The viewers walk into an environment where, finding earth, they familiarize themselves with their previous environment, their "homeland", the outside world. In one area are bread, wine, and olives, to be eaten by viewers sharing this earthy event and creating memories. Then by finding the bread and sharing it with others the viewers create their new home, their new settlement. They become the new immigrants.
The newspaper is symbolic. It represents time, the date, and recording history. When viewers walk through the installation to examine the paintings, they go to the corner where the logs are, to the logs that say "Let Us Talk". The pillows are made to sit on. Of course, the wording of "Let Us Talk" is quite expressive by itself. You can dissect that phrase, and make several combinations, such as "Let Us.", "Let U.S. Talk", "Let Us Talk", "Talk, U.S." and so on. When the viewers go to that corner, they find wine, bread, and cheese to be shared. They sit down and start talking to others, about their experiences with daily life, the show, their opinions. They share moments with each other, and end up creating new memories. They become the new immigrants, by sharing this event with each other.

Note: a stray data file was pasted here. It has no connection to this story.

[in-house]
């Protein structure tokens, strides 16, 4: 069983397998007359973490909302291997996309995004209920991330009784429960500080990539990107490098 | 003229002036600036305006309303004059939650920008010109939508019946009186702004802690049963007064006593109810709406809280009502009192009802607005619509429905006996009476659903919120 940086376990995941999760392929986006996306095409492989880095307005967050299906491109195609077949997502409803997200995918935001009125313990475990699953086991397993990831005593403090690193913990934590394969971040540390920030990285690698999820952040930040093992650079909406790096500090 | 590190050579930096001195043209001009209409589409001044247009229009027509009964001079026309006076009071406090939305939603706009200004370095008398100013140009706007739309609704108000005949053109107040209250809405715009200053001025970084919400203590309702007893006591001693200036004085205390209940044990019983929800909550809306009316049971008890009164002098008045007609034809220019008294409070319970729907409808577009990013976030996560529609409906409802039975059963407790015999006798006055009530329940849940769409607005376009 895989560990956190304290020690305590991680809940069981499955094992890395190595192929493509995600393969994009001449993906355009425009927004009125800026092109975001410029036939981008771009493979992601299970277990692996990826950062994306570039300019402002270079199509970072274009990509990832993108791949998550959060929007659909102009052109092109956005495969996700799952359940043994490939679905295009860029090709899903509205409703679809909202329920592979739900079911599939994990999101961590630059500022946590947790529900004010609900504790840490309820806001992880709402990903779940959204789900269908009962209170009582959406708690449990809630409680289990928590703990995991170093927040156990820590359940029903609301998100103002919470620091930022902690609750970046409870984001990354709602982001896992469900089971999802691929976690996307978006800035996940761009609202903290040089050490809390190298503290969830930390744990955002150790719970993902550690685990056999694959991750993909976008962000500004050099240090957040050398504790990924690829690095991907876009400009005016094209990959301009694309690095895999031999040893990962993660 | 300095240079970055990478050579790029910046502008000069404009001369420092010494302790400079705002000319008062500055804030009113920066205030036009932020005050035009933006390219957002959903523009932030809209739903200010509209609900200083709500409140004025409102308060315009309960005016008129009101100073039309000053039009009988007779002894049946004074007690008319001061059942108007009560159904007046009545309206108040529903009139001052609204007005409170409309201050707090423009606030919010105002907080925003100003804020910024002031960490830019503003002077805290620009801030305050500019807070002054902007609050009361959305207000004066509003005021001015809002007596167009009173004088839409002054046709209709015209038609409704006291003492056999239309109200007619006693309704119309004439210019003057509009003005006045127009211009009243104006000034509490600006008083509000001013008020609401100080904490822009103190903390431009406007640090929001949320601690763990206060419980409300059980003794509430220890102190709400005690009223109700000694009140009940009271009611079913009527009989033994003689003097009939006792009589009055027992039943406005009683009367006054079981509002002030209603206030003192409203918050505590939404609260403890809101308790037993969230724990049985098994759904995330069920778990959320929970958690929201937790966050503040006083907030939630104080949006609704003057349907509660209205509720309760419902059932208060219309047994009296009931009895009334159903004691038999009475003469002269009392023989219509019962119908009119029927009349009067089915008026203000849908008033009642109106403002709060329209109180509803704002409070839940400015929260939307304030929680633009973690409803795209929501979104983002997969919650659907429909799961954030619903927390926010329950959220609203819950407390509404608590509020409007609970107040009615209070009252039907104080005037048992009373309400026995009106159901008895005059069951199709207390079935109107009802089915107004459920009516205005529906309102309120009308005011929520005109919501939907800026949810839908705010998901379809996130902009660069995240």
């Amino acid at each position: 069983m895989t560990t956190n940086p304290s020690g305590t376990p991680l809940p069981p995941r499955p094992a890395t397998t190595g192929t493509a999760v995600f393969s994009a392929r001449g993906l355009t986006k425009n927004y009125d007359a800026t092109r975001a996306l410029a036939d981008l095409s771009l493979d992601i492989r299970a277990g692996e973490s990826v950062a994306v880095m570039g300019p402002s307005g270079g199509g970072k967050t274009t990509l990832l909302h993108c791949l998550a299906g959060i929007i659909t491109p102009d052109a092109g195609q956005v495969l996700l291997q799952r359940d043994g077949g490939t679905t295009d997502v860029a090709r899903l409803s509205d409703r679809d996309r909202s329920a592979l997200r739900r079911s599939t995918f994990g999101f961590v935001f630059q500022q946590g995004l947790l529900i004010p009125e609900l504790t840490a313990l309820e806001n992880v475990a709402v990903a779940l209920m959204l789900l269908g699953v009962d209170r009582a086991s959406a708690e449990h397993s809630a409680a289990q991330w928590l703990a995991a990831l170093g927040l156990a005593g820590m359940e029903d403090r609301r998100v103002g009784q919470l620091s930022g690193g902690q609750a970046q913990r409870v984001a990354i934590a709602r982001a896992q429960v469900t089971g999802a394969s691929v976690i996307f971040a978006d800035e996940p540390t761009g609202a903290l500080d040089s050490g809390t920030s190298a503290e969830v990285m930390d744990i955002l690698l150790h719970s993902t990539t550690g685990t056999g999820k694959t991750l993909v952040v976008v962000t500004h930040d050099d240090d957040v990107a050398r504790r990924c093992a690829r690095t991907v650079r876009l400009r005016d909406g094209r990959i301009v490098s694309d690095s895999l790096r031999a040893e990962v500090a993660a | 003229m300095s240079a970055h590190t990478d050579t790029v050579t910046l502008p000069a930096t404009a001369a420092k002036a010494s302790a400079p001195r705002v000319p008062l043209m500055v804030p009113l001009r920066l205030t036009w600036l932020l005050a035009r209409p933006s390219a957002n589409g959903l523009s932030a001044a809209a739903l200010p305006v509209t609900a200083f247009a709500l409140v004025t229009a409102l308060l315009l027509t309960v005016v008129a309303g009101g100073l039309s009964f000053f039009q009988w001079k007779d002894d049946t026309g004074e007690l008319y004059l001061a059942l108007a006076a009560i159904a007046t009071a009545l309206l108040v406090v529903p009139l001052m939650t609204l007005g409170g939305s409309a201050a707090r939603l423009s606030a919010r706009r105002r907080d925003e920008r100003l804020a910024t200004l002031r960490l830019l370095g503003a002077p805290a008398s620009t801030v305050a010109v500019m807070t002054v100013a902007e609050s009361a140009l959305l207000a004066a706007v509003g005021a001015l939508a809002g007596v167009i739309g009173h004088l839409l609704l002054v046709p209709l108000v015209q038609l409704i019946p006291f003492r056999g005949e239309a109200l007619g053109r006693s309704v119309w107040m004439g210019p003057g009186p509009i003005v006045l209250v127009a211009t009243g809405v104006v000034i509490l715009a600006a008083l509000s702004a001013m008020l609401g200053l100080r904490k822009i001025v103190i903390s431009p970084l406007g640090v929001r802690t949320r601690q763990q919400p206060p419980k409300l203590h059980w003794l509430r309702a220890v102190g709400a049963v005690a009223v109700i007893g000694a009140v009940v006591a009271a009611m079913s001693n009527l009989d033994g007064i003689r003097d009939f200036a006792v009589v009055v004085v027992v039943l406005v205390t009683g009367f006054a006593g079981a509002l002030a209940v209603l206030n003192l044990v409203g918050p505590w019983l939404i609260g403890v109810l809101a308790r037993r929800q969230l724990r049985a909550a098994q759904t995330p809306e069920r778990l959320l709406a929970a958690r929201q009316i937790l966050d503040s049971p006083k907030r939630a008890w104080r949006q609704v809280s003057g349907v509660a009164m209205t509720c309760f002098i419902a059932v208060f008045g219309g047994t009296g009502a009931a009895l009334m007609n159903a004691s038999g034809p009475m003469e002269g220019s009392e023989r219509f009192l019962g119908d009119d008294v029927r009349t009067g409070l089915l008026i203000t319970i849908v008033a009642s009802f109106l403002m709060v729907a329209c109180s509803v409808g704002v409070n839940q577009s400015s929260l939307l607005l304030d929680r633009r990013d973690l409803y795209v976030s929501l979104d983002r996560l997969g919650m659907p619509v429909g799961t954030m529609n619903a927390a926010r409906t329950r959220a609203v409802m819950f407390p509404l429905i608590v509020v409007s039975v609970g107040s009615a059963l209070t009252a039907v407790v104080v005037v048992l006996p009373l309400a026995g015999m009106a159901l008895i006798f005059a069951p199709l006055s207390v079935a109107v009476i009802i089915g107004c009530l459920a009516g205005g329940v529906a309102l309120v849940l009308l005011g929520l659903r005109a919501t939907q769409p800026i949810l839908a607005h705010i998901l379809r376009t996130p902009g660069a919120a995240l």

Q: How is the "Bread Series" related to the concept of "Immigration"?
A: The "Bread" itself, in my vision, has three directions. It is textural, it is an ordinary object, and it represents life. In the "Immigration" installation, the bread itself is the common staple that has been used throughout the Western world for survival. By sharing bread, after entering into the installation, a bond is created between people.
Q: Is there an element of the primitive in your work?
A: I use primitive forms, but not in every kind of work I do. The repetitive forms I use are taken from a primitivist concept the heartbeat, the rhythm, which creates a message by repetition.
Q: How is form used in your work?
A: The use of forms is one of the most important parts of my work. I take the bread and deform or slice it into a shape that is very expressive and exciting. I burn the bread in a way that becomes sculptural. That is my approach with the bread, which I do not use merely as a slice of bread on the canvas. I work with the forms I create, not merely with the conceptual idea of bread.
Q: But, some of your works from the "Bread Series" do use actual slices of bread.
A: I have used slices of toast on canvas to represent industrialization and the alienation of modern society. When I recently returned to the city I came from, Istanbul, after 27 years, I discovered people using industrial, prefabricated sliced toast instead of a homebaked loaf of bread. This was supposed to be a sign of progress.
Q: Are you repeating yourself by continuing to work in the "Bread Series"?